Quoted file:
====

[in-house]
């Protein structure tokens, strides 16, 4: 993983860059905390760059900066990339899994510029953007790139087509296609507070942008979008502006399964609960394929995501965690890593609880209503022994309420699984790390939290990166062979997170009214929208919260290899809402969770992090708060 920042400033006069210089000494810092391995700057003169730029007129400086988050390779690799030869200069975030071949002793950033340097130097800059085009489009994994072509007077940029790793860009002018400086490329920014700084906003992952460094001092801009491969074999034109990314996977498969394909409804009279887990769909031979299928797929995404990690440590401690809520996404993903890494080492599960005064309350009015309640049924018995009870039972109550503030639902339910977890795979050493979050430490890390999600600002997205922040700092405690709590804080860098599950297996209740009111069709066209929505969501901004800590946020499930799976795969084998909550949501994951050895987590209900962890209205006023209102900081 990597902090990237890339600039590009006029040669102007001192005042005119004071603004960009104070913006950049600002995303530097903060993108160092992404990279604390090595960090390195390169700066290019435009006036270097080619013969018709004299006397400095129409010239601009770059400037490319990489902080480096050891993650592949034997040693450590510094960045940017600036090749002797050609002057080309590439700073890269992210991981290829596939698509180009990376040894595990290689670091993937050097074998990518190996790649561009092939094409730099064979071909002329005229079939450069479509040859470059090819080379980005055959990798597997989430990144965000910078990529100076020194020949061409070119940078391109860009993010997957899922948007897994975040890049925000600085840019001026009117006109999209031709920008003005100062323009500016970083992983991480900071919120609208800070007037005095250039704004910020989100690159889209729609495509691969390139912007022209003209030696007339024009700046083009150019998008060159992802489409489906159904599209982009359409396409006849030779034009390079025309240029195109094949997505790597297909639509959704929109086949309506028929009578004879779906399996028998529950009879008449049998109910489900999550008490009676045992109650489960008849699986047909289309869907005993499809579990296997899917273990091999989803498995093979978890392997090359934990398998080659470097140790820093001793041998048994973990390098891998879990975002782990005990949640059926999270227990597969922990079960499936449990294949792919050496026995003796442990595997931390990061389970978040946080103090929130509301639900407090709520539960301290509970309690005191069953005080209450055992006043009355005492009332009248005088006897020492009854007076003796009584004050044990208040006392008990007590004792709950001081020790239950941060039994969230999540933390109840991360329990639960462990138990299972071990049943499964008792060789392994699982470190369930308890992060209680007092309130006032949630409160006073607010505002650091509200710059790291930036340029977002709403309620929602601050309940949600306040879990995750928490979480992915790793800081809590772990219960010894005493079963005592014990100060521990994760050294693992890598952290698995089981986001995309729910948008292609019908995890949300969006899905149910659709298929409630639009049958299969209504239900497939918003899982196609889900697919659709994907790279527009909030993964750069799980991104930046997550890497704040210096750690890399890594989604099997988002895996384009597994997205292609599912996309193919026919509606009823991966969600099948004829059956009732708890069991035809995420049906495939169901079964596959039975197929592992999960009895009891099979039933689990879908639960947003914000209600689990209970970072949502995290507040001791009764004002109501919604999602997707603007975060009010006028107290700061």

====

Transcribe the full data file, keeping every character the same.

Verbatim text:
[in-house]
């Protein structure tokens, strides 16, 4: 993983860059905390760059900066990339899994510029953007790139087509296609507070942008979008502006399964609960394929995501965690890593609880209503022994309420699984790390939290990166062979997170009214929208919260290899809402969770992090708060 920042400033006069210089000494810092391995700057003169730029007129400086988050390779690799030869200069975030071949002793950033340097130097800059085009489009994994072509007077940029790793860009002018400086490329920014700084906003992952460094001092801009491969074999034109990314996977498969394909409804009279887990769909031979299928797929995404990690440590401690809520996404993903890494080492599960005064309350009015309640049924018995009870039972109550503030639902339910977890795979050493979050430490890390999600600002997205922040700092405690709590804080860098599950297996209740009111069709066209929505969501901004800590946020499930799976795969084998909550949501994951050895987590209900962890209205006023209102900081 990597902090990237890339600039590009006029040669102007001192005042005119004071603004960009104070913006950049600002995303530097903060993108160092992404990279604390090595960090390195390169700066290019435009006036270097080619013969018709004299006397400095129409010239601009770059400037490319990489902080480096050891993650592949034997040693450590510094960045940017600036090749002797050609002057080309590439700073890269992210991981290829596939698509180009990376040894595990290689670091993937050097074998990518190996790649561009092939094409730099064979071909002329005229079939450069479509040859470059090819080379980005055959990798597997989430990144965000910078990529100076020194020949061409070119940078391109860009993010997957899922948007897994975040890049925000600085840019001026009117006109999209031709920008003005100062323009500016970083992983991480900071919120609208800070007037005095250039704004910020989100690159889209729609495509691969390139912007022209003209030696007339024009700046083009150019998008060159992802489409489906159904599209982009359409396409006849030779034009390079025309240029195109094949997505790597297909639509959704929109086949309506028929009578004879779906399996028998529950009879008449049998109910489900999550008490009676045992109650489960008849699986047909289309869907005993499809579990296997899917273990091999989803498995093979978890392997090359934990398998080659470097140790820093001793041998048994973990390098891998879990975002782990005990949640059926999270227990597969922990079960499936449990294949792919050496026995003796442990595997931390990061389970978040946080103090929130509301639900407090709520539960301290509970309690005191069953005080209450055992006043009355005492009332009248005088006897020492009854007076003796009584004050044990208040006392008990007590004792709950001081020790239950941060039994969230999540933390109840991360329990639960462990138990299972071990049943499964008792060789392994699982470190369930308890992060209680007092309130006032949630409160006073607010505002650091509200710059790291930036340029977002709403309620929602601050309940949600306040879990995750928490979480992915790793800081809590772990219960010894005493079963005592014990100060521990994760050294693992890598952290698995089981986001995309729910948008292609019908995890949300969006899905149910659709298929409630639009049958299969209504239900497939918003899982196609889900697919659709994907790279527009909030993964750069799980991104930046997550890497704040210096750690890399890594989604099997988002895996384009597994997205292609599912996309193919026919509606009823991966969600099948004829059956009732708890069991035809995420049906495939169901079964596959039975197929592992999960009895009891099979039933689990879908639960947003914000209600689990209970970072949502995290507040001791009764004002109501919604999602997707603007975060009010006028107290700061």